Kobe Bryant’s Oscar-Contender ‘Dear Basketball’ Premieres During Lakers-Warriors Game

Could a basketball legend earn an Oscar with his first go at filmmaking? Kobe Bryant, who recently retired from the Los Angeles Lakers, premiered his film “Dear Basketball” at the Lakers game Monday night, an animated feature recently short-listed by the Oscars in the race for best animated short.

According to Deadline, the premiere was part of a special ceremony to retire Bryant’s numbers, 8 and 24, a move which further highlights Bryant’s love for the sport. In conjunction with the world premiere, Verizon announced Monday morning that its go90 service, in collaboration with Granity Studios and Believe Entertainment, released the five-minute short along with the company’s Yahoo Sports, AOL and Complex platforms.

The short, based on Bryant’s poem about his lifelong passion for basketball, is directed by Disney animator Glen Keane, the man behind “Beauty and the Beast,” “The Little Mermaid,” “Tangled,” and “Aladdin.” “Dear Basketball” was created with hand drawn animation, something Bryant felt was symbolic to his own growth over his career; just as no picture is the same, no training session or shot is identical to another.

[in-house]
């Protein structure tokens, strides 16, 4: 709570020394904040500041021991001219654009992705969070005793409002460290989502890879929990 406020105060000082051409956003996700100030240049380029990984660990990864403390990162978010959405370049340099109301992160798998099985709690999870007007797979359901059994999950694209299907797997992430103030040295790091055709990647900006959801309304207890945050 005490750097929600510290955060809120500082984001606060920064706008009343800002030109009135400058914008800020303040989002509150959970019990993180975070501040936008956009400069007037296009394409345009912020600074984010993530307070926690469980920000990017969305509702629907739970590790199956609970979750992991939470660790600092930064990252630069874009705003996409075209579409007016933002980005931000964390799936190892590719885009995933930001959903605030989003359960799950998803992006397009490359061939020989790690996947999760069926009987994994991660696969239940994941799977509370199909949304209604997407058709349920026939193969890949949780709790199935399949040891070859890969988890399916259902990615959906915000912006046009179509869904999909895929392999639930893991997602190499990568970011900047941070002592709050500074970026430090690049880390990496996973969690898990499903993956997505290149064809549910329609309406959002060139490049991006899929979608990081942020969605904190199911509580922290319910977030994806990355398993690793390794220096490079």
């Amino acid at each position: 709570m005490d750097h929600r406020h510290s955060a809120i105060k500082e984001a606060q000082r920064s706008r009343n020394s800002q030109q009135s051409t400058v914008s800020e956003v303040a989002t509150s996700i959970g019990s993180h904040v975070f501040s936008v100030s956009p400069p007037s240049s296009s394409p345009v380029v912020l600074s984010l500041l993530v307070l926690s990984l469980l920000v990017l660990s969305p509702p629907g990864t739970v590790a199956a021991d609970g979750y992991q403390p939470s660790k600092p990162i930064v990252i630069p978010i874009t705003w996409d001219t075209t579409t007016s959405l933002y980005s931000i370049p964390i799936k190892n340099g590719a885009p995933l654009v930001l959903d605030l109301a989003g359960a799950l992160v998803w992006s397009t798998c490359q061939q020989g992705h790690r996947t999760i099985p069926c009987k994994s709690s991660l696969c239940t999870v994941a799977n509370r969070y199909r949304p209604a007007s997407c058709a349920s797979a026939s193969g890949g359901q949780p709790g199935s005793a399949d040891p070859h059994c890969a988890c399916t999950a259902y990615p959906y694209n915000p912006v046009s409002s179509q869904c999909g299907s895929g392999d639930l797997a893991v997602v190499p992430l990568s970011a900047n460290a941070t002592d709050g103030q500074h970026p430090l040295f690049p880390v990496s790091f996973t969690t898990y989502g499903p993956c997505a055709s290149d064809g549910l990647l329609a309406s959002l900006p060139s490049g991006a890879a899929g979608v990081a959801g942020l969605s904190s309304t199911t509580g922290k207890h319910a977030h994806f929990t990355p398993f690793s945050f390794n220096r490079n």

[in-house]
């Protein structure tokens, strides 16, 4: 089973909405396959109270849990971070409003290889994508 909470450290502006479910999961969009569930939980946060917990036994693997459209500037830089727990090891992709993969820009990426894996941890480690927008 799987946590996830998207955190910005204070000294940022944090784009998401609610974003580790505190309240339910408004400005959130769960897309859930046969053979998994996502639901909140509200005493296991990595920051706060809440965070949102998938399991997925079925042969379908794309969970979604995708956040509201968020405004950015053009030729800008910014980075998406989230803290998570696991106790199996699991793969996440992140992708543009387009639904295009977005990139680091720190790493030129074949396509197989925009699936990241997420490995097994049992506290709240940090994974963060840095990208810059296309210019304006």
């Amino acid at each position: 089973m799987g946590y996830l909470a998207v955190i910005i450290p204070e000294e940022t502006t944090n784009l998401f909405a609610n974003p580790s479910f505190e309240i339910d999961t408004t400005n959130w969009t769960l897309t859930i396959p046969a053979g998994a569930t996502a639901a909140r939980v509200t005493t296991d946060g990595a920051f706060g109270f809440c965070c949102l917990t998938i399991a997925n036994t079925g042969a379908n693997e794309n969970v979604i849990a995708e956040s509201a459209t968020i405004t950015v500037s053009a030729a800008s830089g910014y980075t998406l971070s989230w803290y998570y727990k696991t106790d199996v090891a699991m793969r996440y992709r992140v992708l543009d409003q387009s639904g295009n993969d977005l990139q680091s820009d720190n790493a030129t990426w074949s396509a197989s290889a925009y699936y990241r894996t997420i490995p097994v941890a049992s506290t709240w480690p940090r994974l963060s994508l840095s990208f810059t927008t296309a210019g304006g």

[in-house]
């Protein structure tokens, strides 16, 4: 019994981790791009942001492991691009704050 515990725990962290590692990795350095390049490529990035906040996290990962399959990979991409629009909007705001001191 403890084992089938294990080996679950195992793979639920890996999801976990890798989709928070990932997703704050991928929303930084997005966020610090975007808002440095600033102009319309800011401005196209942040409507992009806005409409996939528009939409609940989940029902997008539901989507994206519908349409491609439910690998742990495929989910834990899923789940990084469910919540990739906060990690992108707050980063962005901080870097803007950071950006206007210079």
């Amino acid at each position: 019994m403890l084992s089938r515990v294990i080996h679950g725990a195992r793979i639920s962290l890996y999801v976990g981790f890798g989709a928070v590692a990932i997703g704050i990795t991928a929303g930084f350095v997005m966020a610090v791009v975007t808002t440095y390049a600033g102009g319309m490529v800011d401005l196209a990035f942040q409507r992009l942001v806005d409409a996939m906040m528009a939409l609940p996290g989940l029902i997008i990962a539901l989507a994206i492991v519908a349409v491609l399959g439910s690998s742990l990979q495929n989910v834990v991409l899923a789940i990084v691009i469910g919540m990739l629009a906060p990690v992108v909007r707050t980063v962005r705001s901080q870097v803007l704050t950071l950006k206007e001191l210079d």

For the short’s score, Bryant went right to the top, asking John Williams of “Star Wars” fame to score the film. Williams agreed, though he was working on “Star Wars: The Last Jedi” at the time, and even used the same orchestra from the beloved franchise to record the soundtrack. The pair began a friendship back in 2008, according to Deadline, when Bryant approached Williams to ask how he conducts an entire orchestra to create a single voice. Bryant later spoke at the AFI Life Achievement Award Dinner for Williams eight years later. The basketball legend is thrilled by the continuing recognition of his poem, originally published back in 2015, saying:

I love storytelling and writing and producing, and working with other young talent to bring stories to life to either inform or inspire or challenge the next generation. I figured this project would let me create something that would let the next generation look at and process and interpret how they see fit.

We’ll just have to wait and see if “Dear Basketball” earns an official Oscar nod on Jan. 23, when the Academy of Motion Picture Arts and Sciences (AMPAS) announces their nominees for the best in film. Watch the animated short here.

Do you think “Dear Basketball” will get an official Oscar nod in January? Let us know in the comments below!